Having established clear-cut answers to these questions, the next step is to define the following:

1. The occupations in the occupation classification matrix that will be targeted for:

# Acquiring the "know how" that does not currently exist within the organisation

# Employees who will require "up-skilling"; "re-skilling"; "multi-skilling"; "refresher training", and "initial training".

2. The particular training that will be provided to incumbents of the identified occupations in terms of the requirements of the related strategic business priorities; and

3. The number of incumbents occupying the identified occupations that will receive the identified training.

SETAS also require the following information:

1. A description of vacancies the organisation was not able to fill in the previous SETA financial year.

2. A description of the occupations relating to these vacancies.

3. A description of vacancies the organisation plans to fill in the new (succeeding) SETA financial year.

4. A description of the occupations relating to these vacancies.

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Step 4: Define the education and training required for achieving the strategic skills development priorities

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The next step is to specify the education and training required for achieving the organisation's strategic skills development priorities.

To do this, first produce a table with the following columns:

1. Column 1: Occupational Group

2. Column 2: Occupation

3. Column 3: Development Purpose

4. Column 4: Education and Training Required

Next, populate the rows of Column 1 with the "occupational group" classification structure outlined in steps 1 and 2.

Next, populate the rows of Column 2 with the related occupations that were identified for a particular business function of the organisation. Then, note the appropriate strategic development purpose, i.e. to acquire new skills, to up-skill, to multi-skill, etc., where and as applicable, in the rows of Column 3.Conclude, by defining the particular type of education and/ or training that will be required in terms of the purpose noted in Column 3, in Column 4.

The next activity will be to:

1. Specify how many employees will receive planned education and training inputs.

2. Indicate if the envisaged education or training will be provided in-house or by external training suppliers.

3. Indicate whether the training will be formal or informal.

4. Indicate what the expected total cost will be for the envisaged in-house and external training.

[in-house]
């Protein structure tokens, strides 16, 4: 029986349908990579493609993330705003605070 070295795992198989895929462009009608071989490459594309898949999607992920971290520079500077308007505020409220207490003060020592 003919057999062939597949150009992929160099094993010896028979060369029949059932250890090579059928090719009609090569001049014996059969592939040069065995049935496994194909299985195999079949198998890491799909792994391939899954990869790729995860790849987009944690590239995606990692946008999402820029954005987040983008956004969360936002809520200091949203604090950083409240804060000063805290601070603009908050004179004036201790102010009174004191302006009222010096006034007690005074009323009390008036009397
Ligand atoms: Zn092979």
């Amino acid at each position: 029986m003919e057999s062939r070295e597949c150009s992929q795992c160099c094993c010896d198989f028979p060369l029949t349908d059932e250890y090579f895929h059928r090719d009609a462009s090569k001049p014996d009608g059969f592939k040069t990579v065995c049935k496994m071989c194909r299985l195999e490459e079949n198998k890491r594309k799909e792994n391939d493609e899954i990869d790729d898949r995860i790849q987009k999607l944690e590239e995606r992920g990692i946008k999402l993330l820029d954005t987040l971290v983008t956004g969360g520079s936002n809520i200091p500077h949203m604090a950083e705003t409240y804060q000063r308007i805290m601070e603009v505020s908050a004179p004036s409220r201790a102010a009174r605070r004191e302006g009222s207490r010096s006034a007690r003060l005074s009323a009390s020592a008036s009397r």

Step 5: Define the number and characteristics of training beneficiaries that will be trained in the Levy-Grant Year

This step basically requires the population of demographic data, i.e. a breakdown of the total number of employees (training beneficiaries) that will be trained in each occupational group by race and gender.

SETAS also require the following information:

1. The number of training beneficiaries that are likely to be persons with disabilities.

2. The nature of difficulties being anticipated in undertaking the planned education and training.

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Step 6: Define the quality assurance measures for each of the planned education and training activities

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In this step you are required to describe the quality assurance measure(s) that will be used for each of the planned education and training activities. Quality assurance in this context refers to the provision of answers to the following two crucial questions:

1. How will be assured that the education and training courses selected, will actually train the knowledge, skills and competences required by the organisation?

2. How will be assured that employees enrolled for the education and/ or training (the beneficiaries of education and training) could be awarded credits for their

learning towards a nationally recognised qualification, e.g. a qualification registered on the NQF?

Answers to these questions relate to issues including, but not limited to:

> The relationship (linkage) between the contents of education and training programmes selected and the requirements of related NQF Unit Standards

> The registration and accreditation of these education and training programmes with the ETQAs of SETAS

> The registration of the providers of these education and training programmes

> The registration of the teachers, trainers and facilitators of these training programmes as qualified ETD practitioners.

* Based on Ernst, E: A Handbook For Ernst, E. Skills development: Handbook for SETAS, employers, employees In South Africa College for competence, Pretoria, 2000